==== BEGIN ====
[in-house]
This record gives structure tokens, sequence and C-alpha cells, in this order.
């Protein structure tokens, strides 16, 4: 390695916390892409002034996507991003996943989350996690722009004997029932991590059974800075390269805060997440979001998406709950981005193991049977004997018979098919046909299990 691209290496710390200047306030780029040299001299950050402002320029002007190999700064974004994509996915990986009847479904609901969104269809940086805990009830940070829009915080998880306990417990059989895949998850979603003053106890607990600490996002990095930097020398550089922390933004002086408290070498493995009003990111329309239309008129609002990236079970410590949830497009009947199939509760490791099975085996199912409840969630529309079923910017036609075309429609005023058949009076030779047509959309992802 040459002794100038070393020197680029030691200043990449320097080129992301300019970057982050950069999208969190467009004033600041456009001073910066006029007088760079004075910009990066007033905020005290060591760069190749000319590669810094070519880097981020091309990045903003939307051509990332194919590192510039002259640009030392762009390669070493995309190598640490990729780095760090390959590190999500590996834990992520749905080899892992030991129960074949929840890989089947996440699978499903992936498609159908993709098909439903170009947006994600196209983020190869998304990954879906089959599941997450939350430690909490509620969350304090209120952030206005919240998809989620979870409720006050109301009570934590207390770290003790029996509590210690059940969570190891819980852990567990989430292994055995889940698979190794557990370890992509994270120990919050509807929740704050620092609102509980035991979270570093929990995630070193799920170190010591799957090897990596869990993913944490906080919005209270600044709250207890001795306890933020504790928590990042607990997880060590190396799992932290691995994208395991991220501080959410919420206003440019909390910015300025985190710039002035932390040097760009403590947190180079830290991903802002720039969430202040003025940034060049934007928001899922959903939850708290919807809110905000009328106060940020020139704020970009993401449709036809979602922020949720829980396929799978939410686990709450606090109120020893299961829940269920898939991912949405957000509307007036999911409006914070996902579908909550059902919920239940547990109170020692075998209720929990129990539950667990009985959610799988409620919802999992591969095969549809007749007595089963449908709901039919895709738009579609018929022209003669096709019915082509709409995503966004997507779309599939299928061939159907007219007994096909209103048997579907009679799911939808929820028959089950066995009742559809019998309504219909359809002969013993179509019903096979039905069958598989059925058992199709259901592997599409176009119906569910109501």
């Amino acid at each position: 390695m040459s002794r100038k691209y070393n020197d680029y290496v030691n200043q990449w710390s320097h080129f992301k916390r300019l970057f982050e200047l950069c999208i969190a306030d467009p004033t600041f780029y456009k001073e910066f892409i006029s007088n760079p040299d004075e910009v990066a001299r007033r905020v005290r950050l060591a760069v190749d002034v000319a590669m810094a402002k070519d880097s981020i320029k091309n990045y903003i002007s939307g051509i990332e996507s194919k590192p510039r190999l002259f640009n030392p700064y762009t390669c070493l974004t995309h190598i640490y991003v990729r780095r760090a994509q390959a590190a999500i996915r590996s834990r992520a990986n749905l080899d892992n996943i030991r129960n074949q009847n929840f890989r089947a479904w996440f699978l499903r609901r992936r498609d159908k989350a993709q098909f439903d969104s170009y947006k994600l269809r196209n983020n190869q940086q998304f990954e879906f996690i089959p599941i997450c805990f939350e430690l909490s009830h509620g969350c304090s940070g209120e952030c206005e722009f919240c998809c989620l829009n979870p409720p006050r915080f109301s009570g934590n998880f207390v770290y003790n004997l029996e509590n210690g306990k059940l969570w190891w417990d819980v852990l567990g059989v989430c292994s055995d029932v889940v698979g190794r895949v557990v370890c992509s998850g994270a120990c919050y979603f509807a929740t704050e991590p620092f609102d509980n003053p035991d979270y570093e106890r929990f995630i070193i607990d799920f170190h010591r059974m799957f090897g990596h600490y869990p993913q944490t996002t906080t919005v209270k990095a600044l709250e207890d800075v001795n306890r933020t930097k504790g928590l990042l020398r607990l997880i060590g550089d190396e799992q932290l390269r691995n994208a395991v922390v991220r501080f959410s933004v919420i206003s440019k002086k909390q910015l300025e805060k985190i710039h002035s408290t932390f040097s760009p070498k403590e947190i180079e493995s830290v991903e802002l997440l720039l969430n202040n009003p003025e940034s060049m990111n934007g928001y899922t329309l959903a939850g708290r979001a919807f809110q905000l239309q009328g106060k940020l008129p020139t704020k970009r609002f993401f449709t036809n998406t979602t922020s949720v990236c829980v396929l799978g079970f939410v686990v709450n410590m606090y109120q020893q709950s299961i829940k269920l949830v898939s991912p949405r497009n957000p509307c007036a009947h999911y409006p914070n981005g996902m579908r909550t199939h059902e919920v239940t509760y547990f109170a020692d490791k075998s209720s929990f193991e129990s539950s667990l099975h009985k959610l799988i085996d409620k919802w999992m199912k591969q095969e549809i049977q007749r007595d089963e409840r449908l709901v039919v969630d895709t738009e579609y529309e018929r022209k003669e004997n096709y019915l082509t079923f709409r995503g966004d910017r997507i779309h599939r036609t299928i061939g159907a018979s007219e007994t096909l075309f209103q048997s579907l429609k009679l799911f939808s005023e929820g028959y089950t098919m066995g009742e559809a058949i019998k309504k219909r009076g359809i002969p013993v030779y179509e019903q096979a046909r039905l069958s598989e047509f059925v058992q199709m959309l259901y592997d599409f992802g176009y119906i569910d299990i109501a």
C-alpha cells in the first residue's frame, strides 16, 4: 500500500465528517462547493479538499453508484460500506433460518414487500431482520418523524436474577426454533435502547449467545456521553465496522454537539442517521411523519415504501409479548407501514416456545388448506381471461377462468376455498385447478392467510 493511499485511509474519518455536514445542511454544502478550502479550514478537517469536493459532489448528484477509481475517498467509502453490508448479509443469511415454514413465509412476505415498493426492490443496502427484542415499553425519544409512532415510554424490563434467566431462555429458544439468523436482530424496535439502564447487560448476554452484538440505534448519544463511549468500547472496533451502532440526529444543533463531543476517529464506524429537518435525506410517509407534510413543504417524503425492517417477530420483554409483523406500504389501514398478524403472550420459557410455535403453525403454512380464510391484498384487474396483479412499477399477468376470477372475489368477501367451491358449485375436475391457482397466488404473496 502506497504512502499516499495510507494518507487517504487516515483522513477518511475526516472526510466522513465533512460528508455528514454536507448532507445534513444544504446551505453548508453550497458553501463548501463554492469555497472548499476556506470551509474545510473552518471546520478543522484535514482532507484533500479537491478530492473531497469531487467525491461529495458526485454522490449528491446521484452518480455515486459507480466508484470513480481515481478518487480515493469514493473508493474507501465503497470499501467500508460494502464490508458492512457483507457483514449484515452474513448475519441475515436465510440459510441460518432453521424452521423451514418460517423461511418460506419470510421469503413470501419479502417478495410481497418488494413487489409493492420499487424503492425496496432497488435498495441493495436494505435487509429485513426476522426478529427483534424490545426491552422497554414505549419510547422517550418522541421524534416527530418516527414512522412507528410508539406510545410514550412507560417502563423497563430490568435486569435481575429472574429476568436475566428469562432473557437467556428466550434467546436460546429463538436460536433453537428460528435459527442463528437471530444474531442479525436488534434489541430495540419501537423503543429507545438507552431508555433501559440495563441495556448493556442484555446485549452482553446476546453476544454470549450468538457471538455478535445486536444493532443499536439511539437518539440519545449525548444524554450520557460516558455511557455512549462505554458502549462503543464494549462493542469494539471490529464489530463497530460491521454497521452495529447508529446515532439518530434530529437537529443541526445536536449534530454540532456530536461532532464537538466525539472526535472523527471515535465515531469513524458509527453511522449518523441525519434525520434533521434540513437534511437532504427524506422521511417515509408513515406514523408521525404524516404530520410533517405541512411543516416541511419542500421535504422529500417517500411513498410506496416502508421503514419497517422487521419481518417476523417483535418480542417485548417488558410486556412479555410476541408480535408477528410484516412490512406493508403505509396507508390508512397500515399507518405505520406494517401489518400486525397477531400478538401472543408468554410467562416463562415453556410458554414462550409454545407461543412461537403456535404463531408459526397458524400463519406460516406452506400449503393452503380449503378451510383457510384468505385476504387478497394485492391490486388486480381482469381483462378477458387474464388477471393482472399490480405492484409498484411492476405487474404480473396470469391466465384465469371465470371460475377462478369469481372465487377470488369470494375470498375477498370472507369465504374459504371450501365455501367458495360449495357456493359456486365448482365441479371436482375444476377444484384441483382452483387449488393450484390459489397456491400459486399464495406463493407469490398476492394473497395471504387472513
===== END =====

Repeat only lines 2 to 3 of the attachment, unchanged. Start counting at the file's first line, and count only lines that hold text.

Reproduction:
This record gives structure tokens, sequence and C-alpha cells, in this order.
């Protein structure tokens, strides 16, 4: 390695916390892409002034996507991003996943989350996690722009004997029932991590059974800075390269805060997440979001998406709950981005193991049977004997018979098919046909299990 691209290496710390200047306030780029040299001299950050402002320029002007190999700064974004994509996915990986009847479904609901969104269809940086805990009830940070829009915080998880306990417990059989895949998850979603003053106890607990600490996002990095930097020398550089922390933004002086408290070498493995009003990111329309239309008129609002990236079970410590949830497009009947199939509760490791099975085996199912409840969630529309079923910017036609075309429609005023058949009076030779047509959309992802 040459002794100038070393020197680029030691200043990449320097080129992301300019970057982050950069999208969190467009004033600041456009001073910066006029007088760079004075910009990066007033905020005290060591760069190749000319590669810094070519880097981020091309990045903003939307051509990332194919590192510039002259640009030392762009390669070493995309190598640490990729780095760090390959590190999500590996834990992520749905080899892992030991129960074949929840890989089947996440699978499903992936498609159908993709098909439903170009947006994600196209983020190869998304990954879906089959599941997450939350430690909490509620969350304090209120952030206005919240998809989620979870409720006050109301009570934590207390770290003790029996509590210690059940969570190891819980852990567990989430292994055995889940698979190794557990370890992509994270120990919050509807929740704050620092609102509980035991979270570093929990995630070193799920170190010591799957090897990596869990993913944490906080919005209270600044709250207890001795306890933020504790928590990042607990997880060590190396799992932290691995994208395991991220501080959410919420206003440019909390910015300025985190710039002035932390040097760009403590947190180079830290991903802002720039969430202040003025940034060049934007928001899922959903939850708290919807809110905000009328106060940020020139704020970009993401449709036809979602922020949720829980396929799978939410686990709450606090109120020893299961829940269920898939991912949405957000509307007036999911409006914070996902579908909550059902919920239940547990109170020692075998209720929990129990539950667990009985959610799988409620919802999992591969095969549809007749007595089963449908709901039919895709738009579609018929022209003669096709019915082509709409995503966004997507779309599939299928061939159907007219007994096909209103048997579907009679799911939808929820028959089950066995009742559809019998309504219909359809002969013993179509019903096979039905069958598989059925058992199709259901592997599409176009119906569910109501």